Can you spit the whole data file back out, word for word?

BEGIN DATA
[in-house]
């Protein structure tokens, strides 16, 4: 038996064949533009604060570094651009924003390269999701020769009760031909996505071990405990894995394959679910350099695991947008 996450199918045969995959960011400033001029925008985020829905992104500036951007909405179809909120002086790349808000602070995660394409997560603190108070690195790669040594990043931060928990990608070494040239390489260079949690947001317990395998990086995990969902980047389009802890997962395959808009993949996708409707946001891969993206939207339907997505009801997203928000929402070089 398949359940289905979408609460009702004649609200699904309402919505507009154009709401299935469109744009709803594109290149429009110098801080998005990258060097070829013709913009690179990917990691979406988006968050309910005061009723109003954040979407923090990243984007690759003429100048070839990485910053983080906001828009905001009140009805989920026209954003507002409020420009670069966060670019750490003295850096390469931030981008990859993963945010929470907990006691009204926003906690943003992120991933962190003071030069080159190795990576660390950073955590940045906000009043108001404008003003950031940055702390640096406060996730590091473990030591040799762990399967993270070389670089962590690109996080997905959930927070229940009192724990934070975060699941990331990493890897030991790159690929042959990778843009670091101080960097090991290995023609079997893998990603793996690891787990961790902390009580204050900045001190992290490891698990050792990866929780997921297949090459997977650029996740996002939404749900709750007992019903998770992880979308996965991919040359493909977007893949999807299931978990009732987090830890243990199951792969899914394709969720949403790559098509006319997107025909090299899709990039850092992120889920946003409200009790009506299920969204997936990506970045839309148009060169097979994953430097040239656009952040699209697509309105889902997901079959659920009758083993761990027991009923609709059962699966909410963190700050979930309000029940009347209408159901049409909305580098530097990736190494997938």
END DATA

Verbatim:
[in-house]
């Protein structure tokens, strides 16, 4: 038996064949533009604060570094651009924003390269999701020769009760031909996505071990405990894995394959679910350099695991947008 996450199918045969995959960011400033001029925008985020829905992104500036951007909405179809909120002086790349808000602070995660394409997560603190108070690195790669040594990043931060928990990608070494040239390489260079949690947001317990395998990086995990969902980047389009802890997962395959808009993949996708409707946001891969993206939207339907997505009801997203928000929402070089 398949359940289905979408609460009702004649609200699904309402919505507009154009709401299935469109744009709803594109290149429009110098801080998005990258060097070829013709913009690179990917990691979406988006968050309910005061009723109003954040979407923090990243984007690759003429100048070839990485910053983080906001828009905001009140009805989920026209954003507002409020420009670069966060670019750490003295850096390469931030981008990859993963945010929470907990006691009204926003906690943003992120991933962190003071030069080159190795990576660390950073955590940045906000009043108001404008003003950031940055702390640096406060996730590091473990030591040799762990399967993270070389670089962590690109996080997905959930927070229940009192724990934070975060699941990331990493890897030991790159690929042959990778843009670091101080960097090991290995023609079997893998990603793996690891787990961790902390009580204050900045001190992290490891698990050792990866929780997921297949090459997977650029996740996002939404749900709750007992019903998770992880979308996965991919040359493909977007893949999807299931978990009732987090830890243990199951792969899914394709969720949403790559098509006319997107025909090299899709990039850092992120889920946003409200009790009506299920969204997936990506970045839309148009060169097979994953430097040239656009952040699209697509309105889902997901079959659920009758083993761990027991009923609709059962699966909410963190700050979930309000029940009347209408159901049409909305580098530097990736190494997938």